It was suppertime, and tonight we were having pork chops (yum!), mashed potatoes (yum some more!), and wait… what the heck were these green things…? Mom and Dad sat down around the table with me just like we did for all of our meals. Mom was probably asking Dad about his day… talking cattle, hot weather, the usual. And while they chatted, I poked, I prodded. I sniffed, and I sliced one of the mystery beans in half with my spoon. I smashed it around a little bit, and flicked it to the other side of the plate. Dinner moved along as usual – Dad got up for a bowl of ice cream, mom started clearing the dishes while I polished off the last bit of my taters.
“Eat your lima beans, sweetie,” Mom said. “The Miss America pageant is going to be on soon and you don’t want to miss it!” I shoved a spoonful of beans in my mouth as quickly as I could. I had been practicing my pageant walk in Mom’s pink and white polka dot strappy heels all week for this. But as quickly as the beans went in, they came right back out. These were bad. Something was wrong with them…
This photo was taken in 1942 – it’s my great grandmother assessing hail damage in the cotton fields after a big storm. It was just three years after the Great Depression and our country was still struggling to recover from a more than 25 percent rise in unemployment. Farming and rural areas had been hit hard and were hanging on by hope as their crop prices that had dropped by nearly 60 percent.
My great grandmother was a tough-love kind of gal. Widowed twice and known for her penny-pinching, she was a woman of contradictions. In a time when women didn’t call the shots, she rolled up her sleeves and fought her way through to keep the farm alive, kicking and screaming. She was a devout Christian woman who cursed freely and loudly in the front yard of the church after the sermon. She was the type of woman I always imaged slinging a shotgun in her right arm while balancing a baby on her left.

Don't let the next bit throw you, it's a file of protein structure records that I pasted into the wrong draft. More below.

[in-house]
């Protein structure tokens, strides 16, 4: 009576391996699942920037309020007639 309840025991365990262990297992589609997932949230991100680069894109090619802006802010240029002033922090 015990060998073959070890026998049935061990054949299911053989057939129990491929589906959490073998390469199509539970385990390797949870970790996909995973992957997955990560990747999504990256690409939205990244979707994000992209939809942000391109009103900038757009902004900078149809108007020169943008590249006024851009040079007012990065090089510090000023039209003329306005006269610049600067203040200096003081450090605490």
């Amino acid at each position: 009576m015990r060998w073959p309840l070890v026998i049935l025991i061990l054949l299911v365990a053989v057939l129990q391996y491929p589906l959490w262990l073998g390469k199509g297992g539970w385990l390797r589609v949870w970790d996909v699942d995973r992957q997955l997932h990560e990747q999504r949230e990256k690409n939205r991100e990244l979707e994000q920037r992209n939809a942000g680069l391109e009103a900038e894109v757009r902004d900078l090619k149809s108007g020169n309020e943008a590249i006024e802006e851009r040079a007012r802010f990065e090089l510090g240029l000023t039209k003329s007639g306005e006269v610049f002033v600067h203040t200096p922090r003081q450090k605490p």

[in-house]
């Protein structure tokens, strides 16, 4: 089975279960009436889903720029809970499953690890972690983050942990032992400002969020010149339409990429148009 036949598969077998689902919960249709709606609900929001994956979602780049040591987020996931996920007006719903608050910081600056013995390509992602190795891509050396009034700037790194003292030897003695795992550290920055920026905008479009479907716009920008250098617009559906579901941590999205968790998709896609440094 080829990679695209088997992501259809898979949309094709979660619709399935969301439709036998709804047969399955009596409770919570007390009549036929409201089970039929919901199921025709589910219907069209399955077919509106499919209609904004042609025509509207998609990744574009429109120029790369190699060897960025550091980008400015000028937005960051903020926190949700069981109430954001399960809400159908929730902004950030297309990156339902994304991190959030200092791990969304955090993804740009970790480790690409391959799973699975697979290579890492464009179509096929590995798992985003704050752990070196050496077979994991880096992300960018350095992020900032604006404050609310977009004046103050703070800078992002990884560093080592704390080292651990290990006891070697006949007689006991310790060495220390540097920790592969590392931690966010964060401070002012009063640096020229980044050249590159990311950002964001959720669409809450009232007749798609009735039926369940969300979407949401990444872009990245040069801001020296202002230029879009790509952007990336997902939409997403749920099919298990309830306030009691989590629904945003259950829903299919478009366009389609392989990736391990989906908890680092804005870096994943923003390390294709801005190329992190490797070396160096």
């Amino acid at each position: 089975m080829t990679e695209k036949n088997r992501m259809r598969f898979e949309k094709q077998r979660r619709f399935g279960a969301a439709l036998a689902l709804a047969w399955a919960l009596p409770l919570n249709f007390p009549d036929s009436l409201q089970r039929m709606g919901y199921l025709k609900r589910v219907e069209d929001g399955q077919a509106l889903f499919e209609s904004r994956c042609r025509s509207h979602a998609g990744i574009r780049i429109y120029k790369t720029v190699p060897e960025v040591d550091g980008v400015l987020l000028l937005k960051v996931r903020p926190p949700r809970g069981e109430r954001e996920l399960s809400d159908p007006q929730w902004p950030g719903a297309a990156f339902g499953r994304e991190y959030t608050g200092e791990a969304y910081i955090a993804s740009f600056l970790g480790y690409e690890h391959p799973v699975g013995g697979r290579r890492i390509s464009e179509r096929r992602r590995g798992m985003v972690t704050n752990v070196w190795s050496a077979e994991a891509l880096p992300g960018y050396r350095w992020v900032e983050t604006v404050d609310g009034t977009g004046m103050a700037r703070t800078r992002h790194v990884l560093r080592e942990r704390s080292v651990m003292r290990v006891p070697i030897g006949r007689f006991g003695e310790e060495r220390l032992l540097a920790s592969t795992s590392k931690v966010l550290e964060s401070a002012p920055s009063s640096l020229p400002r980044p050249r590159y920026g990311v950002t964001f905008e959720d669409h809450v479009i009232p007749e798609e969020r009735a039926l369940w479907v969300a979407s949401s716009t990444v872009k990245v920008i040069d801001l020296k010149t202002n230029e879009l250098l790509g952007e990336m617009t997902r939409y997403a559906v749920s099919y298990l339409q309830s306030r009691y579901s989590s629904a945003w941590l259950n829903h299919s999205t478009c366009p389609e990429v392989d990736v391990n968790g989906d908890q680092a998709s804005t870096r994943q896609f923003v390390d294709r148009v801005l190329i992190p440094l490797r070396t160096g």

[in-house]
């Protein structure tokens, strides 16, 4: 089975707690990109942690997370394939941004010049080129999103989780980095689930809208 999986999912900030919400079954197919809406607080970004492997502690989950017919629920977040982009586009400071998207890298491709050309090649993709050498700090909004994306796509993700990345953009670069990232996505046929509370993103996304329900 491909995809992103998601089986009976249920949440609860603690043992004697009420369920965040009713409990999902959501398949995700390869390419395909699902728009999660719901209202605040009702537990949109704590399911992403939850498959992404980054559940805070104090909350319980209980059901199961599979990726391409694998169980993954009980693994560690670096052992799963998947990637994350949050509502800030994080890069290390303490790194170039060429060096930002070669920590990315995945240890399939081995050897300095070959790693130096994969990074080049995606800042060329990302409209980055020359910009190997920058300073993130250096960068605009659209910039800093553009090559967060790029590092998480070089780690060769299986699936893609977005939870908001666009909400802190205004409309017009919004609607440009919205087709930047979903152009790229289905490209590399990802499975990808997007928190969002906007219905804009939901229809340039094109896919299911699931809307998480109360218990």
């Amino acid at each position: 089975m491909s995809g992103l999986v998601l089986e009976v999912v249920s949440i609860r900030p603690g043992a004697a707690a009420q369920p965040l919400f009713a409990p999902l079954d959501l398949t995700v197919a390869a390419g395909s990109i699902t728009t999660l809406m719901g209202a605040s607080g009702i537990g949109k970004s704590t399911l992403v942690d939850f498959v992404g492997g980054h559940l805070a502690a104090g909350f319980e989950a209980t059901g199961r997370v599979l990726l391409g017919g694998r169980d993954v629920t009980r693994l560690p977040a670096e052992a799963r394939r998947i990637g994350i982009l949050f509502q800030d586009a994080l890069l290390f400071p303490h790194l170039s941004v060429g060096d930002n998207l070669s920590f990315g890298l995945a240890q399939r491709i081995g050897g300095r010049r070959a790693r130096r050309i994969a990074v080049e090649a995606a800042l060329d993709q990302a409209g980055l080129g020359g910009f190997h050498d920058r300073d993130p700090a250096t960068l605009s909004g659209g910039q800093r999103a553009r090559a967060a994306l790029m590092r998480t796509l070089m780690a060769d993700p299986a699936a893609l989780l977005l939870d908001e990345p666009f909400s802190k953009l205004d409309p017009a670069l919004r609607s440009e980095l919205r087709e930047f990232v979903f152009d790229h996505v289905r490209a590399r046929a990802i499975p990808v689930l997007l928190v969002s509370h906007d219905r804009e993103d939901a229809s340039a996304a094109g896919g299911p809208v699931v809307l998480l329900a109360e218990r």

She had a houseful of help – a cook, two maids and a caretaker for her second husband, all in freshly pressed black and white uniform dresses (that I would pretty much give my crooked right pinkie to have and be able to wear on Halloween nowadays). I used to sit on the countertop and watch the staff cook up a storm. Maybe my mom wasn’t a short-order cook, but great grandmother sure had one, and I liked to take full advantage of mid-day snack requests. In her pantry she had a never-ending supply of the most delicious homemade crisp, yet chewy, chocolate chip cookies that I have, to this day, ever tasted. She kept them in a stained plastic container on a shelf next to three-years-expired peas and canned peaches, and stacks of nicely folded empty Rainbow Bread bags that she saved and reused. And reused. And reused.
She’s in one of my favorite memories of growing up on the farm, and also in one of my worst…
I’m lucky enough to call this gorgeous West Texas farm home. It’s where my great grandmother made sacrifices for the generations after her. It’s where my grandfather was born, raised his family and has lived his entire life; it’s where my father grew up, and on the land to which he’s dedicated his life.
It’s where I was born.
It’s where I learned to crawl, it’s where I learned to laugh. It’s where I learned the difference between right and wrong, and it’s where I learned to love…